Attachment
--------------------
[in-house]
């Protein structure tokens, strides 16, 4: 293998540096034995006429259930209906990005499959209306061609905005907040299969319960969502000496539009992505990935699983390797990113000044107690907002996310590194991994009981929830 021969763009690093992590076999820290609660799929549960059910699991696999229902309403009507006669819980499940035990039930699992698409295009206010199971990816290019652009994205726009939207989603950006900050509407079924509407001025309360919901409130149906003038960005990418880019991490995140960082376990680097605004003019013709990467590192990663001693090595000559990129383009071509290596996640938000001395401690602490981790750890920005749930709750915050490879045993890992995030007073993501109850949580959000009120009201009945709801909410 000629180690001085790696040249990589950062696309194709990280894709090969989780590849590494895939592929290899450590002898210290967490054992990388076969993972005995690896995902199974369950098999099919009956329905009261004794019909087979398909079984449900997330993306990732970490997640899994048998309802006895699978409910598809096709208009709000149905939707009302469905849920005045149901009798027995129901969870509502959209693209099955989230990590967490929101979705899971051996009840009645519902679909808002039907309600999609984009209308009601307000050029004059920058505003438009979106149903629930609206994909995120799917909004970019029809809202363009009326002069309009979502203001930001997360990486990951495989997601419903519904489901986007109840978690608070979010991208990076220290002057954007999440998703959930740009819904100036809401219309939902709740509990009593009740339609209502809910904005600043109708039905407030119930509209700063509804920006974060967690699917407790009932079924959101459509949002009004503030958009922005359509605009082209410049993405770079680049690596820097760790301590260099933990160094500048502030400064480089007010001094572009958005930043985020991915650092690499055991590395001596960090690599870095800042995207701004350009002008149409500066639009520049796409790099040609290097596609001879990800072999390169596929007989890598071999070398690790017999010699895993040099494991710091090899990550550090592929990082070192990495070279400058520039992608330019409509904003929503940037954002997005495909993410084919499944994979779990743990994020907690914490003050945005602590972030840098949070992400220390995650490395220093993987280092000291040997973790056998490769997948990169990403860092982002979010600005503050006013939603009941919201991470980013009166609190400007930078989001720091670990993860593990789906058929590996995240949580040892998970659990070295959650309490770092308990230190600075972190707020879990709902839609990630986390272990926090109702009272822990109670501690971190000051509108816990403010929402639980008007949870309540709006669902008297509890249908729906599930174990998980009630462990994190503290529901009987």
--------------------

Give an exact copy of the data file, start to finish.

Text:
[in-house]
């Protein structure tokens, strides 16, 4: 293998540096034995006429259930209906990005499959209306061609905005907040299969319960969502000496539009992505990935699983390797990113000044107690907002996310590194991994009981929830 021969763009690093992590076999820290609660799929549960059910699991696999229902309403009507006669819980499940035990039930699992698409295009206010199971990816290019652009994205726009939207989603950006900050509407079924509407001025309360919901409130149906003038960005990418880019991490995140960082376990680097605004003019013709990467590192990663001693090595000559990129383009071509290596996640938000001395401690602490981790750890920005749930709750915050490879045993890992995030007073993501109850949580959000009120009201009945709801909410 000629180690001085790696040249990589950062696309194709990280894709090969989780590849590494895939592929290899450590002898210290967490054992990388076969993972005995690896995902199974369950098999099919009956329905009261004794019909087979398909079984449900997330993306990732970490997640899994048998309802006895699978409910598809096709208009709000149905939707009302469905849920005045149901009798027995129901969870509502959209693209099955989230990590967490929101979705899971051996009840009645519902679909808002039907309600999609984009209308009601307000050029004059920058505003438009979106149903629930609206994909995120799917909004970019029809809202363009009326002069309009979502203001930001997360990486990951495989997601419903519904489901986007109840978690608070979010991208990076220290002057954007999440998703959930740009819904100036809401219309939902709740509990009593009740339609209502809910904005600043109708039905407030119930509209700063509804920006974060967690699917407790009932079924959101459509949002009004503030958009922005359509605009082209410049993405770079680049690596820097760790301590260099933990160094500048502030400064480089007010001094572009958005930043985020991915650092690499055991590395001596960090690599870095800042995207701004350009002008149409500066639009520049796409790099040609290097596609001879990800072999390169596929007989890598071999070398690790017999010699895993040099494991710091090899990550550090592929990082070192990495070279400058520039992608330019409509904003929503940037954002997005495909993410084919499944994979779990743990994020907690914490003050945005602590972030840098949070992400220390995650490395220093993987280092000291040997973790056998490769997948990169990403860092982002979010600005503050006013939603009941919201991470980013009166609190400007930078989001720091670990993860593990789906058929590996995240949580040892998970659990070295959650309490770092308990230190600075972190707020879990709902839609990630986390272990926090109702009272822990109670501690971190000051509108816990403010929402639980008007949870309540709006669902008297509890249908729906599930174990998980009630462990994190503290529901009987």